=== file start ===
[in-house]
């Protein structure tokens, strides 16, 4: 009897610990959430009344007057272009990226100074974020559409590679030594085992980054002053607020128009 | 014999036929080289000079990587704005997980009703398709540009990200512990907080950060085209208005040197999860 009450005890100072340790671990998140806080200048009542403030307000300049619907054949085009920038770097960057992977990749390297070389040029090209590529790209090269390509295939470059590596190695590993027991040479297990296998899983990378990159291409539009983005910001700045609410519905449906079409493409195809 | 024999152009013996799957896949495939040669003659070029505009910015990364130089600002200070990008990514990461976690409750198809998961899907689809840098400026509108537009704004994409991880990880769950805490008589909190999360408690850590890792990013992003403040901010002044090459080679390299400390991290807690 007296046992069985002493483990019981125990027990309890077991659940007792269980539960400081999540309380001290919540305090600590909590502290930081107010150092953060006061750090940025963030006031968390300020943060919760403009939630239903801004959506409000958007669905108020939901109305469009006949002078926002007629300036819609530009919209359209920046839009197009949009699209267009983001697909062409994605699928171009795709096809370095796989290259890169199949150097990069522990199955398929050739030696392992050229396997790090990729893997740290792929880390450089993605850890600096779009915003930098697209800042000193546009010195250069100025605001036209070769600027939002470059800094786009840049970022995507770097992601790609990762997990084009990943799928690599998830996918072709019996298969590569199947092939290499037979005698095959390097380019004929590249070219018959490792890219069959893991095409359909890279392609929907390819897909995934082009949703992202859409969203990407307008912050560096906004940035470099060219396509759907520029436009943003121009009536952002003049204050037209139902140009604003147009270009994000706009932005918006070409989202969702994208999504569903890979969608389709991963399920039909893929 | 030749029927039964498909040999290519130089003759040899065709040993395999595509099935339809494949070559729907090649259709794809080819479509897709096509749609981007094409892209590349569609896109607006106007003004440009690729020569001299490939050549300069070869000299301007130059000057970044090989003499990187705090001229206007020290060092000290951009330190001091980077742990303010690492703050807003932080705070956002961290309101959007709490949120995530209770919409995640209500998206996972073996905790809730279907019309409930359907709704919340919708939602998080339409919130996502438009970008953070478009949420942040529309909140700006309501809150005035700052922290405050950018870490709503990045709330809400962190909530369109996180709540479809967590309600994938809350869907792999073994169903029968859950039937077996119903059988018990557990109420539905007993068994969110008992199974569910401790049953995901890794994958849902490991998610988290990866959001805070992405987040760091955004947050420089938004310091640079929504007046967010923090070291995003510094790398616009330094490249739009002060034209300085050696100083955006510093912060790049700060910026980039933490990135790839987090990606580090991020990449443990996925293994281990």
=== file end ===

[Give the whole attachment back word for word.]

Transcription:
[in-house]
């Protein structure tokens, strides 16, 4: 009897610990959430009344007057272009990226100074974020559409590679030594085992980054002053607020128009 | 014999036929080289000079990587704005997980009703398709540009990200512990907080950060085209208005040197999860 009450005890100072340790671990998140806080200048009542403030307000300049619907054949085009920038770097960057992977990749390297070389040029090209590529790209090269390509295939470059590596190695590993027991040479297990296998899983990378990159291409539009983005910001700045609410519905449906079409493409195809 | 024999152009013996799957896949495939040669003659070029505009910015990364130089600002200070990008990514990461976690409750198809998961899907689809840098400026509108537009704004994409991880990880769950805490008589909190999360408690850590890792990013992003403040901010002044090459080679390299400390991290807690 007296046992069985002493483990019981125990027990309890077991659940007792269980539960400081999540309380001290919540305090600590909590502290930081107010150092953060006061750090940025963030006031968390300020943060919760403009939630239903801004959506409000958007669905108020939901109305469009006949002078926002007629300036819609530009919209359209920046839009197009949009699209267009983001697909062409994605699928171009795709096809370095796989290259890169199949150097990069522990199955398929050739030696392992050229396997790090990729893997740290792929880390450089993605850890600096779009915003930098697209800042000193546009010195250069100025605001036209070769600027939002470059800094786009840049970022995507770097992601790609990762997990084009990943799928690599998830996918072709019996298969590569199947092939290499037979005698095959390097380019004929590249070219018959490792890219069959893991095409359909890279392609929907390819897909995934082009949703992202859409969203990407307008912050560096906004940035470099060219396509759907520029436009943003121009009536952002003049204050037209139902140009604003147009270009994000706009932005918006070409989202969702994208999504569903890979969608389709991963399920039909893929 | 030749029927039964498909040999290519130089003759040899065709040993395999595509099935339809494949070559729907090649259709794809080819479509897709096509749609981007094409892209590349569609896109607006106007003004440009690729020569001299490939050549300069070869000299301007130059000057970044090989003499990187705090001229206007020290060092000290951009330190001091980077742990303010690492703050807003932080705070956002961290309101959007709490949120995530209770919409995640209500998206996972073996905790809730279907019309409930359907709704919340919708939602998080339409919130996502438009970008953070478009949420942040529309909140700006309501809150005035700052922290405050950018870490709503990045709330809400962190909530369109996180709540479809967590309600994938809350869907792999073994169903029968859950039937077996119903059988018990557990109420539905007993068994969110008992199974569910401790049953995901890794994958849902490991998610988290990866959001805070992405987040760091955004947050420089938004310091640079929504007046967010923090070291995003510094790398616009330094490249739009002060034209300085050696100083955006510093912060790049700060910026980039933490990135790839987090990606580090991020990449443990996925293994281990």